Bruce Gellin, M.D., M.P.H.
President, Global Immunization
Dr. Bruce Gellin joined the Sabin Vaccine Institute as the inaugural president of Global Immunization in March 2017. Prior to joining Sabin, Dr. Gellin served as the Deputy Assistant Secretary for Health and Director of the National Vaccine Program Office at the U.S. Department of Health and Human Services (HHS), where he was the principle technical, strategic and policy advisor to the Assistant Secretary for Health on all aspects of the National Vaccine Program.
In this role, Dr. Gellin served as a technical and policy advisor to the World Health Organization, focusing on influenza vaccines and global issues of vaccine hesitancy. In addition, he represented the U.S. government on the research and development focus of the Decade of Vaccines Collaboration and led the pandemic influenza preparedness and response activities of the Global Health Security Initiative.
At HHS, Dr. Gellin was responsible for developing the National Vaccine Plan, our country's blueprint for all aspects of vaccines and immunization. He also coordinated government-wide efforts on seasonal influenza and the corresponding opportunity to strengthen the adult immunization system in the United States. In 2005, he led the creation of HHS’s first pandemic influenza preparedness and response plan. Later, during the 2009 influenza pandemic, he led the U.S. team that donated H1N1 vaccine to other countries, expanded the nation’s vaccine safety monitoring system, and coordinated interagency efforts on vaccine development, supply and distribution.
Prior to joining HHS, Dr. Gellin founded and served as executive director of the National Network for Immunization Information, worked as a medical officer at the National Institute of Allergy and Infectious Diseases, served as Epidemic Intelligence Service officer at the Centers for Disease Control and Prevention (CDC), and was a Luce Scholar in the Philippines. Dr. Gellin’s global health work includes consulting for Gavi, the Vaccine Alliance, chairing the World Health Organization’s Global Action Plan for Influenza Vaccines Advisory Group, working with the Children’s Vaccine Initiative, and serving as a Warren Weaver fellow at the Rockefeller Foundation. He is one of the nation’s principle spokespersons on vaccines and immunizations and has served as on the faculty at Johns Hopkins Bloomberg School of Public Health, Columbia University’s Mailman School of Public Health and Vanderbilt University Medical School. He recently was appointed to Georgetown University Medical Center’s Department of Medicine as an adjunct professor in the Division of Infectious Diseases.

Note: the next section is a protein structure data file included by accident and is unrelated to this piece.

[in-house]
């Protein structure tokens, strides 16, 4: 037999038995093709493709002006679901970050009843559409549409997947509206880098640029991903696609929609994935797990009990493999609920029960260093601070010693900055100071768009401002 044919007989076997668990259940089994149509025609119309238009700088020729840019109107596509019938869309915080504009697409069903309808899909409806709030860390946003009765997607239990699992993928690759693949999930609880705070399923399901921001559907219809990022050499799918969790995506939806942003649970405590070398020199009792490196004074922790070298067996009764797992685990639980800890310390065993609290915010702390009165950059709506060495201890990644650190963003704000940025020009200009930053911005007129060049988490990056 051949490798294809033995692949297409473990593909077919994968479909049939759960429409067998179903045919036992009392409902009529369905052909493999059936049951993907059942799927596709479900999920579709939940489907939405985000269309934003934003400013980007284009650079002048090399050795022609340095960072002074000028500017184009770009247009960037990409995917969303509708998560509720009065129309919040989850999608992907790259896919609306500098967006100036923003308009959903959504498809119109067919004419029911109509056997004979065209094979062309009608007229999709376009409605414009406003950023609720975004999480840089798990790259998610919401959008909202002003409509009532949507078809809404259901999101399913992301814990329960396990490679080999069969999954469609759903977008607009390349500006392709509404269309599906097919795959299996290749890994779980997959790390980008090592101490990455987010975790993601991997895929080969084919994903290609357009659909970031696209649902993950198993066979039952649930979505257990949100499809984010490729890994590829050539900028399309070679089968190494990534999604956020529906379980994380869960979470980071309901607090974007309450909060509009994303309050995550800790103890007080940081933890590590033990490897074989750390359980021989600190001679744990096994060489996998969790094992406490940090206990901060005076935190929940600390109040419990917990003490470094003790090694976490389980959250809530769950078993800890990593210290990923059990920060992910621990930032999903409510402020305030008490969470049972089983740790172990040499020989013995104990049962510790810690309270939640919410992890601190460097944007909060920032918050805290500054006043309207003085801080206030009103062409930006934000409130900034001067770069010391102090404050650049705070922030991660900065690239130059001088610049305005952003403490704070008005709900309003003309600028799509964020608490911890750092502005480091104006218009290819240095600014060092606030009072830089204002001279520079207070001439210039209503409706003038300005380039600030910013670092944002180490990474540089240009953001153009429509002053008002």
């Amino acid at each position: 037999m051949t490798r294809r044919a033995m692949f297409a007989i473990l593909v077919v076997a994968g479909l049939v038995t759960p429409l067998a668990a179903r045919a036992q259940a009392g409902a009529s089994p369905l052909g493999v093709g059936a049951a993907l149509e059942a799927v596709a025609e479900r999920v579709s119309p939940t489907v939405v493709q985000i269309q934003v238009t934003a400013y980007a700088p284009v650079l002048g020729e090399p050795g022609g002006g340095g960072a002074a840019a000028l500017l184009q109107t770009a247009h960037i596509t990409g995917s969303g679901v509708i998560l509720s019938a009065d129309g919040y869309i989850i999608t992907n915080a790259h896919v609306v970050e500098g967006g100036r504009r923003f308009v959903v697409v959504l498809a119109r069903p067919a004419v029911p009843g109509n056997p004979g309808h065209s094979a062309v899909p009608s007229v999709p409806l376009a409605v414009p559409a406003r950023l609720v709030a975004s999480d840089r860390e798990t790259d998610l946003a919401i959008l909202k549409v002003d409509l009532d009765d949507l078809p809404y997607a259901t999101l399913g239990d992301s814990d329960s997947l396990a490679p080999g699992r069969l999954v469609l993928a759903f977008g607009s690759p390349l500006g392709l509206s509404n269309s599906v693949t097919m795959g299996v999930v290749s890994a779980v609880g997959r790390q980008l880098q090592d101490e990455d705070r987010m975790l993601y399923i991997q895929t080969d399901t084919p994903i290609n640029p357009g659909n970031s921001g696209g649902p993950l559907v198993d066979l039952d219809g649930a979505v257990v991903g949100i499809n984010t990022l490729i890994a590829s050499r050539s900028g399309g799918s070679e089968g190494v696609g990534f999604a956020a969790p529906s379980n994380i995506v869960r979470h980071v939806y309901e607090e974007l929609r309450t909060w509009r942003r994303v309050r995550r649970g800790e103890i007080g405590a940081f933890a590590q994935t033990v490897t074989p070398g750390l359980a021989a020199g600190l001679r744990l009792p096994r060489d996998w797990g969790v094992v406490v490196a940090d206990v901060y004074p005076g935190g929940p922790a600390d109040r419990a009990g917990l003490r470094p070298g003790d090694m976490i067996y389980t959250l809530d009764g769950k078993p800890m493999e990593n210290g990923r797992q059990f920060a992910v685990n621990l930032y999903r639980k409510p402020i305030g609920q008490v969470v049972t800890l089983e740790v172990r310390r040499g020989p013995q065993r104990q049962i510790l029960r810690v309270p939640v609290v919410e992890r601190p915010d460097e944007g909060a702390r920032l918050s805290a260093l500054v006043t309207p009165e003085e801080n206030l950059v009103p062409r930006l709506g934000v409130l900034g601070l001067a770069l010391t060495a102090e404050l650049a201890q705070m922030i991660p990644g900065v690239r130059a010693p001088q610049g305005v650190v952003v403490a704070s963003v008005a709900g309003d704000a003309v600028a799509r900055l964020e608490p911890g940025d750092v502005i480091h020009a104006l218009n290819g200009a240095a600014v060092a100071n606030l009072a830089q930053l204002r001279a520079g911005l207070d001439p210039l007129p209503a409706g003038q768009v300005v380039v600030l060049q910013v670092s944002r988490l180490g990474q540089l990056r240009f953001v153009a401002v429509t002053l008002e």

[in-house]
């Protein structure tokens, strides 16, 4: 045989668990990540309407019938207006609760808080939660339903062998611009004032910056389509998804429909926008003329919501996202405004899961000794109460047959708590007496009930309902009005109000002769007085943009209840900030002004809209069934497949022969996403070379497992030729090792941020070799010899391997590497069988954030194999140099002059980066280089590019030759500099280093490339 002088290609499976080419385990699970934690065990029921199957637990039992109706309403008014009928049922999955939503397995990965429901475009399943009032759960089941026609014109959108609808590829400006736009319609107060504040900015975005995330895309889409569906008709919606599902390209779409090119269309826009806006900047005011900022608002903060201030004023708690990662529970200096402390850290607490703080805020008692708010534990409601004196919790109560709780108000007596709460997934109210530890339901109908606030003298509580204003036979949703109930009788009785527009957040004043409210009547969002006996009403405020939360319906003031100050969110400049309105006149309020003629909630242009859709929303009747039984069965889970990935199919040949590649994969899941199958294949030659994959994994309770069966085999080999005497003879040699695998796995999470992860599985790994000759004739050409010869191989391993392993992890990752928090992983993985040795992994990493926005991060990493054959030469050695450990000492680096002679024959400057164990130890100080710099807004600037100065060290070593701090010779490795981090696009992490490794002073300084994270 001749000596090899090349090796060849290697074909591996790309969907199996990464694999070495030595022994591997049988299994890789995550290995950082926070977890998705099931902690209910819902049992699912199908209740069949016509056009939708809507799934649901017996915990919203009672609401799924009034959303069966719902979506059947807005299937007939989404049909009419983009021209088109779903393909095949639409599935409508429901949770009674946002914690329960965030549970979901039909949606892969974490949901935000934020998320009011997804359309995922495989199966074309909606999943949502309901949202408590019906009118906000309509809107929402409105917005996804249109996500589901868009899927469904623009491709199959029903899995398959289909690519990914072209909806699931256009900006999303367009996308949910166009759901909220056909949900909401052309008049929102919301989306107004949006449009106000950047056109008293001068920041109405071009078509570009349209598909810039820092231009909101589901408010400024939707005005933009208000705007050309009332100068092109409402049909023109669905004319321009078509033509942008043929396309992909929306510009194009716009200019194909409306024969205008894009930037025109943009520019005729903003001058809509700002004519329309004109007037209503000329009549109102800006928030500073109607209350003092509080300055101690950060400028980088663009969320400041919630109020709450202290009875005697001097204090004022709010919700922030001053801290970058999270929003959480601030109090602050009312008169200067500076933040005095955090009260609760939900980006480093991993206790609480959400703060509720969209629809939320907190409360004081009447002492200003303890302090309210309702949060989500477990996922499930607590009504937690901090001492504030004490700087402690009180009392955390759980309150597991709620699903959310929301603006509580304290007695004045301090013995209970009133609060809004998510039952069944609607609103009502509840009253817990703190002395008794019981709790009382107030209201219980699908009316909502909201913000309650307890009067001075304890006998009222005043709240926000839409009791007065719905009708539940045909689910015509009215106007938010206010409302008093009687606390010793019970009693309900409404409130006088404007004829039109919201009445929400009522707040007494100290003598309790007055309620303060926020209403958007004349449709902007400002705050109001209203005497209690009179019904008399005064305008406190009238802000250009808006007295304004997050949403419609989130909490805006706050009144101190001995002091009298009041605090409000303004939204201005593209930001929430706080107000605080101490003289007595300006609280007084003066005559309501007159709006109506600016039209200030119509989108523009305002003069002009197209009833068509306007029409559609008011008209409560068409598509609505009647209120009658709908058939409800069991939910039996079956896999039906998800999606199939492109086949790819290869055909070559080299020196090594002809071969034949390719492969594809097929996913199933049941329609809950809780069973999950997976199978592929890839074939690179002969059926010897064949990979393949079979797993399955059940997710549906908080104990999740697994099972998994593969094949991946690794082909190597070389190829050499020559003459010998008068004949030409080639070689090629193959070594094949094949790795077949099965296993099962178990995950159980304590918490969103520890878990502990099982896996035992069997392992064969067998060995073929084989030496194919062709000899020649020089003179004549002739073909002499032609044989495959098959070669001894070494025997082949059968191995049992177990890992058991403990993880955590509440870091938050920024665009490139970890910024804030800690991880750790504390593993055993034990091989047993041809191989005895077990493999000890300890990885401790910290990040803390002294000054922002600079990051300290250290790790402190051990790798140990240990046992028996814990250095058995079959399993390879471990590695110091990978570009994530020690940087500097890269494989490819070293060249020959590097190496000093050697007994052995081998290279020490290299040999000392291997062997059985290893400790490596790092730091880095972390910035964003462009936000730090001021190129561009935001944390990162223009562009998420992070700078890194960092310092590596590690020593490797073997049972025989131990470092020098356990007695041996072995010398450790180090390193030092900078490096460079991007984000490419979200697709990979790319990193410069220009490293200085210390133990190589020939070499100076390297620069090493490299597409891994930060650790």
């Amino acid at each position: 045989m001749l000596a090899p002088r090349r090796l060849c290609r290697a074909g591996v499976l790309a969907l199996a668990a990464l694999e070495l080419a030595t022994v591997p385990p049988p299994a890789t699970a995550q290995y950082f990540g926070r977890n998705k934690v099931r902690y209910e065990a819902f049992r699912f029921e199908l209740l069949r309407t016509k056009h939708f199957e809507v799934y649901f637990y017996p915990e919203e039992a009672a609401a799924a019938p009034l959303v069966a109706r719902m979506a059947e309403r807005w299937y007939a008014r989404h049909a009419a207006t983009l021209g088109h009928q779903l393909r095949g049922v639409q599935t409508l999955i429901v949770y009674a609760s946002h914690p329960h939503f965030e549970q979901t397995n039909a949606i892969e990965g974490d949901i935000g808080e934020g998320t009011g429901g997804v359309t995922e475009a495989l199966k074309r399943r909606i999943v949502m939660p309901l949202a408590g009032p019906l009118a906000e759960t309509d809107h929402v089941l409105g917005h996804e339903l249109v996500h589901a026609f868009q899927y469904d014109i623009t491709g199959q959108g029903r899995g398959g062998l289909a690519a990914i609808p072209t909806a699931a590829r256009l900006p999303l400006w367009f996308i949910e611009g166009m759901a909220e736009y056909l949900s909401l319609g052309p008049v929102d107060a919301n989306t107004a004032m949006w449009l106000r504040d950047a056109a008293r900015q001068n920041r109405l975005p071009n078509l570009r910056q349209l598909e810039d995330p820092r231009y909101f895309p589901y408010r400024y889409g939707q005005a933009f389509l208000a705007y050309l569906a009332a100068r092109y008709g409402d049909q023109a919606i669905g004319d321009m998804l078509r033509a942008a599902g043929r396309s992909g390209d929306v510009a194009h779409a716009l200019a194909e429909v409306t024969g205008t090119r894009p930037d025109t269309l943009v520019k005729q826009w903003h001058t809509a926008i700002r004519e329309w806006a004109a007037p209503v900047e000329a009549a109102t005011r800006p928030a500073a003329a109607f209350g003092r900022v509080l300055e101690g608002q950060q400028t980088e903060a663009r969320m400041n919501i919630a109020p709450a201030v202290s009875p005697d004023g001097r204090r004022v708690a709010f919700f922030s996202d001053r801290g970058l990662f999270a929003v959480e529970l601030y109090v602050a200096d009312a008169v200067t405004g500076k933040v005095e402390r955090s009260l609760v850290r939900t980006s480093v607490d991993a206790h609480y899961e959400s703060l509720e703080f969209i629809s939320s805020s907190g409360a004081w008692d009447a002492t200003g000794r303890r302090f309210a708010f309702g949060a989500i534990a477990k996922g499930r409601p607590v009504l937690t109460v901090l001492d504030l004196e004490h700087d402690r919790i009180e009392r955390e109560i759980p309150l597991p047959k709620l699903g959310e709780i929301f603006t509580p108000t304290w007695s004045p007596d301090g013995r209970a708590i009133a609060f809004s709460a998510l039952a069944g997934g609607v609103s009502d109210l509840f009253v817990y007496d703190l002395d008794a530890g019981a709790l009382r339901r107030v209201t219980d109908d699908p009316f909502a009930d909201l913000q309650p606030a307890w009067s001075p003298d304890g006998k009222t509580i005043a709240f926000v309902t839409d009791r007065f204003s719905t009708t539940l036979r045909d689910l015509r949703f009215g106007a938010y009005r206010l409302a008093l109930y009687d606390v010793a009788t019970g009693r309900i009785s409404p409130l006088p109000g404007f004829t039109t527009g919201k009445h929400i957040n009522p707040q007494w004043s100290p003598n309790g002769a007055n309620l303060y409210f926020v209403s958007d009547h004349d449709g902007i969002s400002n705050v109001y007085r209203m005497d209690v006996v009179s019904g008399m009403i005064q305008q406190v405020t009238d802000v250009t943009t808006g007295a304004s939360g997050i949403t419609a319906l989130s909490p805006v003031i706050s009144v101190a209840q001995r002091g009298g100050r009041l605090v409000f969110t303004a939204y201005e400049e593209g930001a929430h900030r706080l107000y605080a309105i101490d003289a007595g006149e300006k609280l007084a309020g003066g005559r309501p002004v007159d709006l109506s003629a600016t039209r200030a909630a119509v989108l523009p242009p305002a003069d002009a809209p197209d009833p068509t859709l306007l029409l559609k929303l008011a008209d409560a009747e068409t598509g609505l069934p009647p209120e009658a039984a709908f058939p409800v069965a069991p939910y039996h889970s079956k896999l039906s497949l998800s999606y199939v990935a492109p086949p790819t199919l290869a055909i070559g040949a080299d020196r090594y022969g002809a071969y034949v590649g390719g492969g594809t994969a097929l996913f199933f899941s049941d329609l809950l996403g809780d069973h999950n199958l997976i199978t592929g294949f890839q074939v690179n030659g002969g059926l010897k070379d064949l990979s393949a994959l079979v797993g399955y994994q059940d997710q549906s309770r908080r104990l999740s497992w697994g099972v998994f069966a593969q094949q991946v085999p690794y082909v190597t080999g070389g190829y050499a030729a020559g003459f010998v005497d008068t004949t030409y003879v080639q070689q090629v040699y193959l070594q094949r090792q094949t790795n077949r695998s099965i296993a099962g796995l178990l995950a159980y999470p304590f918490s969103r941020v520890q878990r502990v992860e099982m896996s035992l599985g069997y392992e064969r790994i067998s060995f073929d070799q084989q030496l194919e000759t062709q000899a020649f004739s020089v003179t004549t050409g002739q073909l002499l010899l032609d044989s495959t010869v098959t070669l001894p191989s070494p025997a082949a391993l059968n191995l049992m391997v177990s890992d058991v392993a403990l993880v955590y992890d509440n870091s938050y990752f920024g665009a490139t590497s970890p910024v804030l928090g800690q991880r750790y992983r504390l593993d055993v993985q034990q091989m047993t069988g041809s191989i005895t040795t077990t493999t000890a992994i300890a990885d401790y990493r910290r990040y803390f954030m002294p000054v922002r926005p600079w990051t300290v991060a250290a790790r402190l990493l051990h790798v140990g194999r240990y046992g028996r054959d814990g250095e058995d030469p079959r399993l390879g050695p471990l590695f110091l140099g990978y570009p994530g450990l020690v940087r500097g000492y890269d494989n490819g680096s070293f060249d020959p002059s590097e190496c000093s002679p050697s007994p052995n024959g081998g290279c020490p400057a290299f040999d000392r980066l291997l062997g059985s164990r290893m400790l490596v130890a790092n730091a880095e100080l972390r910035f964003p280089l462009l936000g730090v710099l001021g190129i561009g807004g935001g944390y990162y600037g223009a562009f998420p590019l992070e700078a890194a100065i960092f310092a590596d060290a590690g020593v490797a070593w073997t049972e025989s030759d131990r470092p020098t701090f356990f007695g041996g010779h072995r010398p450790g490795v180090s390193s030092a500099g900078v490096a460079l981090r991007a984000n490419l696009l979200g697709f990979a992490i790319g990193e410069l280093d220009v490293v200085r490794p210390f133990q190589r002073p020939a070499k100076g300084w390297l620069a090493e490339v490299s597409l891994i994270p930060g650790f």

In 1991, Dr. Gellin earned an M.P.H. in epidemiology from the Columbia University Mailman School of Public Health. He is a graduate of Weill Cornell Medical College and was a Morehead Scholar at the University of North Carolina at Chapel Hill. He completed his internship and residency in internal medicine at Vanderbilt University and later was a preventive medicine resident at Cornell and at the CDC’s Arctic Investigations Program in Anchorage, Alaska. Dr. Gellin achieved board certification in internal medicine and infectious diseases, is an active member of numerous professional organizations, and serves as a peer reviewer for over a dozen medical journals.
In 2016, the Infectious Diseases Society of America awarded Dr. Gellin with the Society Citation in recognition of his work in the field of infectious diseases, and in 2015, he was bestowed the honor of the American Medical Association’s Nathan Davis Award for Outstanding Government Service for his leadership and vision while overseeing our nation’s vaccine and immunization initiatives.
Roger I. Glass, M.D., Ph.D.
Director, Fogarty International Center
Dr. Glass graduated from Harvard College in 1967, received a Fulbright Fellowship to study at the University of Buenos Aires in 1967, and received his M.D. from Harvard Medical School and his M.P.H. from the Harvard School of Public Health in 1972. He joined the Centers for Disease Control and Prevention in 1977 as a medical officer assigned to the Environmental Hazards Branch. He was a Scientist at the International Center for Diarrheal Disease Research in Bangladesh from 1979-1983 and returned to Sweden where he received his doctorate from the University of Goteborg. In 1984, he joined the National Institutes of Health Laboratory of Infectious Diseases, where he worked on the molecular biology of rotavirus. In 1986, Dr. Glass returned to the CDC to become Chief of the Viral Gastroenteritis Unit at the National Center for Infectious Diseases.